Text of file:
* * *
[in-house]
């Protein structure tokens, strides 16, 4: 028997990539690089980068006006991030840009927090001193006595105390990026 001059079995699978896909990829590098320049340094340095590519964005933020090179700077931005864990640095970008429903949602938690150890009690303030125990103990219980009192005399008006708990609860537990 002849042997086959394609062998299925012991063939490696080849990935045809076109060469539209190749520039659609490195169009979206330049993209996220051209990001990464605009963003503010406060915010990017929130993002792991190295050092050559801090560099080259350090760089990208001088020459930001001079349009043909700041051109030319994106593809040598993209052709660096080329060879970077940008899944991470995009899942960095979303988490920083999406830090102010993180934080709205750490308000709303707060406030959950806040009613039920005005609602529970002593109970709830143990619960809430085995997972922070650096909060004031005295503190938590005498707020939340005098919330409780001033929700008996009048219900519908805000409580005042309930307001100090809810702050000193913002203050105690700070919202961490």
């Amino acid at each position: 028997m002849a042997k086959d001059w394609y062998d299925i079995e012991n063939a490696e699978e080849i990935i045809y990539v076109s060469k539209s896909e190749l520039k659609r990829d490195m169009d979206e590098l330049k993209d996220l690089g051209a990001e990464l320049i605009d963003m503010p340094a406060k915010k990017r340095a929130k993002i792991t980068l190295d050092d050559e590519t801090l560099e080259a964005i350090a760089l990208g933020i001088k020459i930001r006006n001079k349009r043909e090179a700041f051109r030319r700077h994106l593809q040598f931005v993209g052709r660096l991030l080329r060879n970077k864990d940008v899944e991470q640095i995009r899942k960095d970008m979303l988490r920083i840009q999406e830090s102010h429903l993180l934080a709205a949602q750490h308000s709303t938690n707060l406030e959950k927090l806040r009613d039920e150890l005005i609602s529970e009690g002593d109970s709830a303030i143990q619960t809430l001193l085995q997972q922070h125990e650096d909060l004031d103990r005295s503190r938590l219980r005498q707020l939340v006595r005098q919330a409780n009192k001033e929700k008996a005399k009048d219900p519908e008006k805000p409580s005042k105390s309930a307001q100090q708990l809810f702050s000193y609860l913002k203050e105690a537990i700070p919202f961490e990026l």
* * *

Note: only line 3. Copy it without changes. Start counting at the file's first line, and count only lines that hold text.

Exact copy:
């Amino acid at each position: 028997m002849a042997k086959d001059w394609y062998d299925i079995e012991n063939a490696e699978e080849i990935i045809y990539v076109s060469k539209s896909e190749l520039k659609r990829d490195m169009d979206e590098l330049k993209d996220l690089g051209a990001e990464l320049i605009d963003m503010p340094a406060k915010k990017r340095a929130k993002i792991t980068l190295d050092d050559e590519t801090l560099e080259a964005i350090a760089l990208g933020i001088k020459i930001r006006n001079k349009r043909e090179a700041f051109r030319r700077h994106l593809q040598f931005v993209g052709r660096l991030l080329r060879n970077k864990d940008v899944e991470q640095i995009r899942k960095d970008m979303l988490r920083i840009q999406e830090s102010h429903l993180l934080a709205a949602q750490h308000s709303t938690n707060l406030e959950k927090l806040r009613d039920e150890l005005i609602s529970e009690g002593d109970s709830a303030i143990q619960t809430l001193l085995q997972q922070h125990e650096d909060l004031d103990r005295s503190r938590l219980r005498q707020l939340v006595r005098q919330a409780n009192k001033e929700k008996a005399k009048d219900p519908e008006k805000p409580s005042k105390s309930a307001q100090q708990l809810f702050s000193y609860l913002k203050e105690a537990i700070p919202f961490e990026l």